You’d never know that Dascha Polanco, star of Netflix’s hit series Orange Is the New Black and, more recently, a recurring character in FX’s miniseries American Crime Story: The Assassination of Gianni Versace, almost didn’t become an actress because she lacked confidence in her body type. “Growing up,” she tells The Glow Up, “the beauty of Afro-Latina women was rarely, if ever, depicted at all on-screen as beautiful.”
Now she’s fighting back against the stereotype and winning. Polanco’s Afro-Latina beauty plays loud and proud, as she’s now partnered with legacy brand Dove on the company’s self-esteem-education workshops.
According to the company’s website, since founding the initiative in 2004, Dove has become the largest provider of self-esteem education in the world, reaching more young people than any nongovernmental organization, educational institution or government at 20 million and counting. The Glow Up had the pleasure of talking with boundary-breaking actress Polanco at Dove’s latest workshop for teens.
The Glow Up: You’ve always been outspoken about beauty inequality. Why did you partner with Dove?
Dascha Polanco: I’m being very honest with you: I remember when Dove first came out with that billboard—all the women wearing full briefs. I’m a full-brief kind of girl, you know what I mean? When I saw Dove embrace real women and real bodies, I was like, “That’s where brands need to be headed.”
When I learned that they’ve partnered with Shonda Rhimes on self-esteem-education workshops and that they’ve helped over 20 million young girls to have a positive relationship with themselves and self-esteem and body confidence, it was something that I wanted to be part of.
TGU: What’s the goal?
DP: Allowing this new generation to enter positions of power with open minds. We are teaching them to be willing to look beyond what we’ve been conditioned to think is right or what’s beautiful.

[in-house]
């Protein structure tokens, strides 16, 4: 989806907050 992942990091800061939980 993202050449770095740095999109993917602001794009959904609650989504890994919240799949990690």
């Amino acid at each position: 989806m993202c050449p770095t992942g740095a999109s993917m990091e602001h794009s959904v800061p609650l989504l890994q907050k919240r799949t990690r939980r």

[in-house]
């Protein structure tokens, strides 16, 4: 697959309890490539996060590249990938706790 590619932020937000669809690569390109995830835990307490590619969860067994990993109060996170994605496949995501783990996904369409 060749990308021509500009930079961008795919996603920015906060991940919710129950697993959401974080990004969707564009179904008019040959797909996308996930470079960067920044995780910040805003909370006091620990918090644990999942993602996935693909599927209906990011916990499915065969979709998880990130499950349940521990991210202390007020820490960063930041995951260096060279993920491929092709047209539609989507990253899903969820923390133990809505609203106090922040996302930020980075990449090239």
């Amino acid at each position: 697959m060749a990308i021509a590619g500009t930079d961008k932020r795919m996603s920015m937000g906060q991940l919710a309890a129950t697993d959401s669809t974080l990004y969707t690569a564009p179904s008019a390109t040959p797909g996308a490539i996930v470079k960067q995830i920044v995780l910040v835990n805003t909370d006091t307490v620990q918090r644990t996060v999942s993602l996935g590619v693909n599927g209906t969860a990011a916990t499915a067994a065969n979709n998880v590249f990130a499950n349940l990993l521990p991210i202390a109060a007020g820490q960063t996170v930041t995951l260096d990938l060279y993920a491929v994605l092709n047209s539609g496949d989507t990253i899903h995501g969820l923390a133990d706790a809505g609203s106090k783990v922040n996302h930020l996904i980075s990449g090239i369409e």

TGU: Can you share ways that you lift your own self-esteem?
DP: It’s very important to have gender equality in my household [so] that things are done across the board—not because you’re a boy, not because you’re a girl—but because you’re both equally valuable. You both have the capacity, the ability, to go far farther than me, beyond me—your opportunities are limitless. Whenever I feel like I have a positive impact, I can bring my daughter to the Dove self-esteem workshops and she can learn from these resources.
TGU: Do people have to go in person to the workshop?
DP: Dove has the resources on the website. They also have parenting courses about how self-esteem starts in the home. When you look at studies of bullying in school, depression and suicidal behaviors have gone up because of not paying attention to the real issues affecting the youth. It’s because we don’t really have the time to have these conversations with our young ones.
Having that hour that you spend with them, if we start now, becomes a good cycle that will last a lifetime and regenerate itself. It will evolve into something so crucial. Especially in the times that we’re living now, for our voices to be heard.
TGU: What action items can you leave the readers with?
DP: Practice positive affirmations with your kids. Stand in front of the mirror and say “I am powerful,” “I am beautiful,” “I am smart,” “I can do anything.” Make mood boards. I tell my kids: “Write a list of everything you want to do. What do you want to be when you grow up? How do you see yourself in the next couple years? What are a couple of goals within the next month to get you there?”
And I do that with my daughter. I’m in [a] constant battle with my daughter Dasany, who doesn’t leave the house without her eyebrows painted on. She has eyebrows, but they’re light eyebrows and I’m like, “Girl!” I try to emphasize that with her beautiful skin right now, she doesn’t need anything. I do whatever I can to make a positive impact, like bringing my daughter to this workshop with me.
It’s all about words and what they hear; words penetrate your children so much. Sometimes, to compensate for the time that we don’t get to spend with them, we’re like, “Let’s go shopping,” or some other materialistic thing. [But] you’ll be surprised how much spending an hour talking with your kids changes them.
TGU: And the conversation we have with ourselves?
DP: We are focused ourselves on what is negative without truly having taken the moment to acknowledge our own external differences—wanting to be approved of, wanting to be accepted. It has to start from within. That’s power.